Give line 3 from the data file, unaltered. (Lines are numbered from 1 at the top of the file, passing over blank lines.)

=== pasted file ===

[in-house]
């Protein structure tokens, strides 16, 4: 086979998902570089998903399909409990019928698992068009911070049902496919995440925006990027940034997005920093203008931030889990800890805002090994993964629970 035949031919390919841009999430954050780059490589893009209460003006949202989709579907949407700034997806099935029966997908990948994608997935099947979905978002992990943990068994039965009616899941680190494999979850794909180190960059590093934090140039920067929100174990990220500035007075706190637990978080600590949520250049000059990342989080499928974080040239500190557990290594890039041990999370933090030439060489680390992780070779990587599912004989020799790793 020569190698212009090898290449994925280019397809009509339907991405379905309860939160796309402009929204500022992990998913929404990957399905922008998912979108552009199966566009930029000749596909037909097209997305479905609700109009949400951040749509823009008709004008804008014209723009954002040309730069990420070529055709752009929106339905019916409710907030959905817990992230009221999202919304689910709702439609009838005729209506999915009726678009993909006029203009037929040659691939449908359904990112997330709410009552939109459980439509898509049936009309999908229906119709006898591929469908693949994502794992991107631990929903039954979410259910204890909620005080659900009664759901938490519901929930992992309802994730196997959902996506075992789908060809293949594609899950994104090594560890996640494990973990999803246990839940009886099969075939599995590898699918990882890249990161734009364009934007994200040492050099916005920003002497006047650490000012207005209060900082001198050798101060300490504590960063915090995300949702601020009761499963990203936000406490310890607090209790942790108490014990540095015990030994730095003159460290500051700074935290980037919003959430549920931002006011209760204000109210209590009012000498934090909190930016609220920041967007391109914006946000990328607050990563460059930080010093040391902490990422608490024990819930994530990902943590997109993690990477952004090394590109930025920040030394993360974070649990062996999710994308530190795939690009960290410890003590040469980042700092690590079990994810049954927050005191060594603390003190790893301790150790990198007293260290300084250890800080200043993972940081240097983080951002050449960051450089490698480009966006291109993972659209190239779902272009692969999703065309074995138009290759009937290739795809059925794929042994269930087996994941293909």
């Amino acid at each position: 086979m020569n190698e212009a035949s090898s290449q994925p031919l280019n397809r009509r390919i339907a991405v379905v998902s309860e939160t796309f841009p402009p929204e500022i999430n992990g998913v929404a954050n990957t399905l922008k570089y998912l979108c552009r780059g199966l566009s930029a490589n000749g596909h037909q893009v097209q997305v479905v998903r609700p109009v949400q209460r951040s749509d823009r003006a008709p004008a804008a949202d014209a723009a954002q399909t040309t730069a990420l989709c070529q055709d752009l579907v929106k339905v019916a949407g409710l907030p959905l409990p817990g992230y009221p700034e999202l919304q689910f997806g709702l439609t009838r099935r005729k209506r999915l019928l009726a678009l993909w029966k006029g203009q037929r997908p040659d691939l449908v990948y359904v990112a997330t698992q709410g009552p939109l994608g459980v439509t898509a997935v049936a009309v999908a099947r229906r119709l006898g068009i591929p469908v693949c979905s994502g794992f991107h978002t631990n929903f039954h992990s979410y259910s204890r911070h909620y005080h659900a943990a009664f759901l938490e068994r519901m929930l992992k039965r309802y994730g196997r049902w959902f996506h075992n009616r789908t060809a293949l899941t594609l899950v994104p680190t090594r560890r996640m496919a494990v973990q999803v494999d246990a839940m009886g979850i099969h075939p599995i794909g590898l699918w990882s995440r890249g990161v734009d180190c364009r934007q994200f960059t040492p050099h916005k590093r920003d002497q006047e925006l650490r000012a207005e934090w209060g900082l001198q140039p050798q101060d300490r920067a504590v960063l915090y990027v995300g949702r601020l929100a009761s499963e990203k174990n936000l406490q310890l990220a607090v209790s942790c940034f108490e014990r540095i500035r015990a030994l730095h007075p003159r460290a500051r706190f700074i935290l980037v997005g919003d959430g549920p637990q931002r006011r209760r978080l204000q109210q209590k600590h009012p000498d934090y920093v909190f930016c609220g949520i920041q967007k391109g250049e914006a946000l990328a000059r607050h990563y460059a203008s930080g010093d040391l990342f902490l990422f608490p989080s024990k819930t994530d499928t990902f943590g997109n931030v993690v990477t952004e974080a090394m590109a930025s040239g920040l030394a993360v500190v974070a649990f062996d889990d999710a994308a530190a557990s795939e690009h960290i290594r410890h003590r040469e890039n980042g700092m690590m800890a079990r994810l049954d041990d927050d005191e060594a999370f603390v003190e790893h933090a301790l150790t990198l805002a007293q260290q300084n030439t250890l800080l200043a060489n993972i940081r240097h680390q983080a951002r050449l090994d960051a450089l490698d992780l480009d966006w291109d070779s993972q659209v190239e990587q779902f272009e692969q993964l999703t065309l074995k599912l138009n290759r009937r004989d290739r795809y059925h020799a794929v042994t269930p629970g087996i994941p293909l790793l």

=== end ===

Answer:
């Amino acid at each position: 086979m020569n190698e212009a035949s090898s290449q994925p031919l280019n397809r009509r390919i339907a991405v379905v998902s309860e939160t796309f841009p402009p929204e500022i999430n992990g998913v929404a954050n990957t399905l922008k570089y998912l979108c552009r780059g199966l566009s930029a490589n000749g596909h037909q893009v097209q997305v479905v998903r609700p109009v949400q209460r951040s749509d823009r003006a008709p004008a804008a949202d014209a723009a954002q399909t040309t730069a990420l989709c070529q055709d752009l579907v929106k339905v019916a949407g409710l907030p959905l409990p817990g992230y009221p700034e999202l919304q689910f997806g709702l439609t009838r099935r005729k209506r999915l019928l009726a678009l993909w029966k006029g203009q037929r997908p040659d691939l449908v990948y359904v990112a997330t698992q709410g009552p939109l994608g459980v439509t898509a997935v049936a009309v999908a099947r229906r119709l006898g068009i591929p469908v693949c979905s994502g794992f991107h978002t631990n929903f039954h992990s979410y259910s204890r911070h909620y005080h659900a943990a009664f759901l938490e068994r519901m929930l992992k039965r309802y994730g196997r049902w959902f996506h075992n009616r789908t060809a293949l899941t594609l899950v994104p680190t090594r560890r996640m496919a494990v973990q999803v494999d246990a839940m009886g979850i099969h075939p599995i794909g590898l699918w990882s995440r890249g990161v734009d180190c364009r934007q994200f960059t040492p050099h916005k590093r920003d002497q006047e925006l650490r000012a207005e934090w209060g900082l001198q140039p050798q101060d300490r920067a504590v960063l915090y990027v995300g949702r601020l929100a009761s499963e990203k174990n936000l406490q310890l990220a607090v209790s942790c940034f108490e014990r540095i500035r015990a030994l730095h007075p003159r460290a500051r706190f700074i935290l980037v997005g919003d959430g549920p637990q931002r006011r209760r978080l204000q109210q209590k600590h009012p000498d934090y920093v909190f930016c609220g949520i920041q967007k391109g250049e914006a946000l990328a000059r607050h990563y460059a203008s930080g010093d040391l990342f902490l990422f608490p989080s024990k819930t994530d499928t990902f943590g997109n931030v993690v990477t952004e974080a090394m590109a930025s040239g920040l030394a993360v500190v974070a649990f062996d889990d999710a994308a530190a557990s795939e690009h960290i290594r410890h003590r040469e890039n980042g700092m690590m800890a079990r994810l049954d041990d927050d005191e060594a999370f603390v003190e790893h933090a301790l150790t990198l805002a007293q260290q300084n030439t250890l800080l200043a060489n993972i940081r240097h680390q983080a951002r050449l090994d960051a450089l490698d992780l480009d966006w291109d070779s993972q659209v190239e990587q779902f272009e692969q993964l999703t065309l074995k599912l138009n290759r009937r004989d290739r795809y059925h020799a794929v042994t269930p629970g087996i994941p293909l790793l």